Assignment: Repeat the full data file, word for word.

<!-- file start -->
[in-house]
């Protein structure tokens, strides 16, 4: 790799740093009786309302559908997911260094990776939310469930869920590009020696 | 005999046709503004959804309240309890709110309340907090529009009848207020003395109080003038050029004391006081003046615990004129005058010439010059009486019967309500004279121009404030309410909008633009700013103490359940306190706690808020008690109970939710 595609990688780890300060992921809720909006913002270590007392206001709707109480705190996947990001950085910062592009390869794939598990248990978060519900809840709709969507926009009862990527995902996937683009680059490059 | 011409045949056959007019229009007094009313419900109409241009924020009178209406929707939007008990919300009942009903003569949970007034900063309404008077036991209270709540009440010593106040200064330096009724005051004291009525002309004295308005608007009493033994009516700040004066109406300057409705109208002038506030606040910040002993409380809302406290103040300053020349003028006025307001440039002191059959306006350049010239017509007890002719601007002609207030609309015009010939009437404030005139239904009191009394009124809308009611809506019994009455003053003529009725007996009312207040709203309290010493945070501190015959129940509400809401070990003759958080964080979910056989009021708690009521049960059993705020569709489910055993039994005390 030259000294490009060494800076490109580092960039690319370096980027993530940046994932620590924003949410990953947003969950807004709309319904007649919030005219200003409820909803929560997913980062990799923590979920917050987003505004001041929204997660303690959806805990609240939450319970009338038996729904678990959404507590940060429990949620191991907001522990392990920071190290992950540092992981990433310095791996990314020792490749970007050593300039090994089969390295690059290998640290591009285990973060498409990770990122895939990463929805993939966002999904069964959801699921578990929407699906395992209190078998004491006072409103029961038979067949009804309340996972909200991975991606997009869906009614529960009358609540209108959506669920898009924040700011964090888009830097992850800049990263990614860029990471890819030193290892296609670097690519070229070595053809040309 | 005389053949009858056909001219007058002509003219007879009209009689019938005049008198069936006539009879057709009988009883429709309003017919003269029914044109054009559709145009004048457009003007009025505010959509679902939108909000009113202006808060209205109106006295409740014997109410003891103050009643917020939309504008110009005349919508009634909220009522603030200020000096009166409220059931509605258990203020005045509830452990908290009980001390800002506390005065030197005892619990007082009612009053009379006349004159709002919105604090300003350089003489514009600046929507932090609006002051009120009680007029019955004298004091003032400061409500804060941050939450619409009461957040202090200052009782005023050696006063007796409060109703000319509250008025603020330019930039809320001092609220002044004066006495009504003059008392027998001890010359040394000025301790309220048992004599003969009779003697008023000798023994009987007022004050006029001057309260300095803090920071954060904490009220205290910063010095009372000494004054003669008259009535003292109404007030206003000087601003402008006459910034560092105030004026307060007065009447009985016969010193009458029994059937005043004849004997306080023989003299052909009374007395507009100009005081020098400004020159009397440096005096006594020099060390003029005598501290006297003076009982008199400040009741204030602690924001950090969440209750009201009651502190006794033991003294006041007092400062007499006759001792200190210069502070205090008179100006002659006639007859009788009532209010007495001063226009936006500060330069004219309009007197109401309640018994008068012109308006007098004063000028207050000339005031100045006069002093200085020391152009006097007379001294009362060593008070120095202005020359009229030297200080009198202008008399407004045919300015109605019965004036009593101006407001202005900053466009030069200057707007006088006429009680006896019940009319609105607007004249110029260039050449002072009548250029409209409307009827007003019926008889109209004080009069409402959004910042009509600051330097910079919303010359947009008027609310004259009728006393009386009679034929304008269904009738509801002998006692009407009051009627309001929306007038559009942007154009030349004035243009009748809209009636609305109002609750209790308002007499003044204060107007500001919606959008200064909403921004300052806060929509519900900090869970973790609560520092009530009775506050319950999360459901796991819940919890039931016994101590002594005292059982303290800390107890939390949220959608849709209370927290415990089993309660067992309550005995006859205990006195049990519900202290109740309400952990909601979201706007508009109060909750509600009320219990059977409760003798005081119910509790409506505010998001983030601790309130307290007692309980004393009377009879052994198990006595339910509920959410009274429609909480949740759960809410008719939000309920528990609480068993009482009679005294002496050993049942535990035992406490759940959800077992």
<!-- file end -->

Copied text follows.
[in-house]
């Protein structure tokens, strides 16, 4: 790799740093009786309302559908997911260094990776939310469930869920590009020696 | 005999046709503004959804309240309890709110309340907090529009009848207020003395109080003038050029004391006081003046615990004129005058010439010059009486019967309500004279121009404030309410909008633009700013103490359940306190706690808020008690109970939710 595609990688780890300060992921809720909006913002270590007392206001709707109480705190996947990001950085910062592009390869794939598990248990978060519900809840709709969507926009009862990527995902996937683009680059490059 | 011409045949056959007019229009007094009313419900109409241009924020009178209406929707939007008990919300009942009903003569949970007034900063309404008077036991209270709540009440010593106040200064330096009724005051004291009525002309004295308005608007009493033994009516700040004066109406300057409705109208002038506030606040910040002993409380809302406290103040300053020349003028006025307001440039002191059959306006350049010239017509007890002719601007002609207030609309015009010939009437404030005139239904009191009394009124809308009611809506019994009455003053003529009725007996009312207040709203309290010493945070501190015959129940509400809401070990003759958080964080979910056989009021708690009521049960059993705020569709489910055993039994005390 030259000294490009060494800076490109580092960039690319370096980027993530940046994932620590924003949410990953947003969950807004709309319904007649919030005219200003409820909803929560997913980062990799923590979920917050987003505004001041929204997660303690959806805990609240939450319970009338038996729904678990959404507590940060429990949620191991907001522990392990920071190290992950540092992981990433310095791996990314020792490749970007050593300039090994089969390295690059290998640290591009285990973060498409990770990122895939990463929805993939966002999904069964959801699921578990929407699906395992209190078998004491006072409103029961038979067949009804309340996972909200991975991606997009869906009614529960009358609540209108959506669920898009924040700011964090888009830097992850800049990263990614860029990471890819030193290892296609670097690519070229070595053809040309 | 005389053949009858056909001219007058002509003219007879009209009689019938005049008198069936006539009879057709009988009883429709309003017919003269029914044109054009559709145009004048457009003007009025505010959509679902939108909000009113202006808060209205109106006295409740014997109410003891103050009643917020939309504008110009005349919508009634909220009522603030200020000096009166409220059931509605258990203020005045509830452990908290009980001390800002506390005065030197005892619990007082009612009053009379006349004159709002919105604090300003350089003489514009600046929507932090609006002051009120009680007029019955004298004091003032400061409500804060941050939450619409009461957040202090200052009782005023050696006063007796409060109703000319509250008025603020330019930039809320001092609220002044004066006495009504003059008392027998001890010359040394000025301790309220048992004599003969009779003697008023000798023994009987007022004050006029001057309260300095803090920071954060904490009220205290910063010095009372000494004054003669008259009535003292109404007030206003000087601003402008006459910034560092105030004026307060007065009447009985016969010193009458029994059937005043004849004997306080023989003299052909009374007395507009100009005081020098400004020159009397440096005096006594020099060390003029005598501290006297003076009982008199400040009741204030602690924001950090969440209750009201009651502190006794033991003294006041007092400062007499006759001792200190210069502070205090008179100006002659006639007859009788009532209010007495001063226009936006500060330069004219309009007197109401309640018994008068012109308006007098004063000028207050000339005031100045006069002093200085020391152009006097007379001294009362060593008070120095202005020359009229030297200080009198202008008399407004045919300015109605019965004036009593101006407001202005900053466009030069200057707007006088006429009680006896019940009319609105607007004249110029260039050449002072009548250029409209409307009827007003019926008889109209004080009069409402959004910042009509600051330097910079919303010359947009008027609310004259009728006393009386009679034929304008269904009738509801002998006692009407009051009627309001929306007038559009942007154009030349004035243009009748809209009636609305109002609750209790308002007499003044204060107007500001919606959008200064909403921004300052806060929509519900900090869970973790609560520092009530009775506050319950999360459901796991819940919890039931016994101590002594005292059982303290800390107890939390949220959608849709209370927290415990089993309660067992309550005995006859205990006195049990519900202290109740309400952990909601979201706007508009109060909750509600009320219990059977409760003798005081119910509790409506505010998001983030601790309130307290007692309980004393009377009879052994198990006595339910509920959410009274429609909480949740759960809410008719939000309920528990609480068993009482009679005294002496050993049942535990035992406490759940959800077992």